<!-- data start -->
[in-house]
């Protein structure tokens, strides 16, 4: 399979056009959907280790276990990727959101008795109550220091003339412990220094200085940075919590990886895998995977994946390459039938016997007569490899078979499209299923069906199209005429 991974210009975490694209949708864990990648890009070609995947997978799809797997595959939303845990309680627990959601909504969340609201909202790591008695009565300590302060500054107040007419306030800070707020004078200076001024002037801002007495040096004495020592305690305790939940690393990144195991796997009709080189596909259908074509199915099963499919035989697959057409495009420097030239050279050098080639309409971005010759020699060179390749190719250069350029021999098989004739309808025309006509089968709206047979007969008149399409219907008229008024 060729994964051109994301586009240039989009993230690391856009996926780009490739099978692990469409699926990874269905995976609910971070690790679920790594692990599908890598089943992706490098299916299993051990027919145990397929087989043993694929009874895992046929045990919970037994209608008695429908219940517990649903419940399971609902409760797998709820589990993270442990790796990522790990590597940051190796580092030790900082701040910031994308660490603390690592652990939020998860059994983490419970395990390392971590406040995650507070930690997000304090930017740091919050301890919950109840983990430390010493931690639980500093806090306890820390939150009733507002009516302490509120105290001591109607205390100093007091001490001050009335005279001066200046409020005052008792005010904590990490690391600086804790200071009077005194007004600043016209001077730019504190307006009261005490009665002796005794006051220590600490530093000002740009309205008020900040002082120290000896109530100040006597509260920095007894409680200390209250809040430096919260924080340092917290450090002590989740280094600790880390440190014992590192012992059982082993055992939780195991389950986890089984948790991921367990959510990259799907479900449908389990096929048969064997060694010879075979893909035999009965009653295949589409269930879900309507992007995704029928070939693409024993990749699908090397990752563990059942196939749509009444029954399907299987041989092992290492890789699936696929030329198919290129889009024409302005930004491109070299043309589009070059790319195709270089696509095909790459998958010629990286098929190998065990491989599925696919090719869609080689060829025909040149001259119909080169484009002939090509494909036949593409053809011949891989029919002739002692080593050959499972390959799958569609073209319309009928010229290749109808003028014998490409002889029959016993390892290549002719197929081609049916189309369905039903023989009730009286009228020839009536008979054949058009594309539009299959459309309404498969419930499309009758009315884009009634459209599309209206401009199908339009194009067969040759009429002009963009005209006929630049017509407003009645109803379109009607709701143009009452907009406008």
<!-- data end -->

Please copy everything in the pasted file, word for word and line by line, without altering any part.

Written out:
[in-house]
């Protein structure tokens, strides 16, 4: 399979056009959907280790276990990727959101008795109550220091003339412990220094200085940075919590990886895998995977994946390459039938016997007569490899078979499209299923069906199209005429 991974210009975490694209949708864990990648890009070609995947997978799809797997595959939303845990309680627990959601909504969340609201909202790591008695009565300590302060500054107040007419306030800070707020004078200076001024002037801002007495040096004495020592305690305790939940690393990144195991796997009709080189596909259908074509199915099963499919035989697959057409495009420097030239050279050098080639309409971005010759020699060179390749190719250069350029021999098989004739309808025309006509089968709206047979007969008149399409219907008229008024 060729994964051109994301586009240039989009993230690391856009996926780009490739099978692990469409699926990874269905995976609910971070690790679920790594692990599908890598089943992706490098299916299993051990027919145990397929087989043993694929009874895992046929045990919970037994209608008695429908219940517990649903419940399971609902409760797998709820589990993270442990790796990522790990590597940051190796580092030790900082701040910031994308660490603390690592652990939020998860059994983490419970395990390392971590406040995650507070930690997000304090930017740091919050301890919950109840983990430390010493931690639980500093806090306890820390939150009733507002009516302490509120105290001591109607205390100093007091001490001050009335005279001066200046409020005052008792005010904590990490690391600086804790200071009077005194007004600043016209001077730019504190307006009261005490009665002796005794006051220590600490530093000002740009309205008020900040002082120290000896109530100040006597509260920095007894409680200390209250809040430096919260924080340092917290450090002590989740280094600790880390440190014992590192012992059982082993055992939780195991389950986890089984948790991921367990959510990259799907479900449908389990096929048969064997060694010879075979893909035999009965009653295949589409269930879900309507992007995704029928070939693409024993990749699908090397990752563990059942196939749509009444029954399907299987041989092992290492890789699936696929030329198919290129889009024409302005930004491109070299043309589009070059790319195709270089696509095909790459998958010629990286098929190998065990491989599925696919090719869609080689060829025909040149001259119909080169484009002939090509494909036949593409053809011949891989029919002739002692080593050959499972390959799958569609073209319309009928010229290749109808003028014998490409002889029959016993390892290549002719197929081609049916189309369905039903023989009730009286009228020839009536008979054949058009594309539009299959459309309404498969419930499309009758009315884009009634459209599309209206401009199908339009194009067969040759009429002009963009005209006929630049017509407003009645109803379109009607709701143009009452907009406008």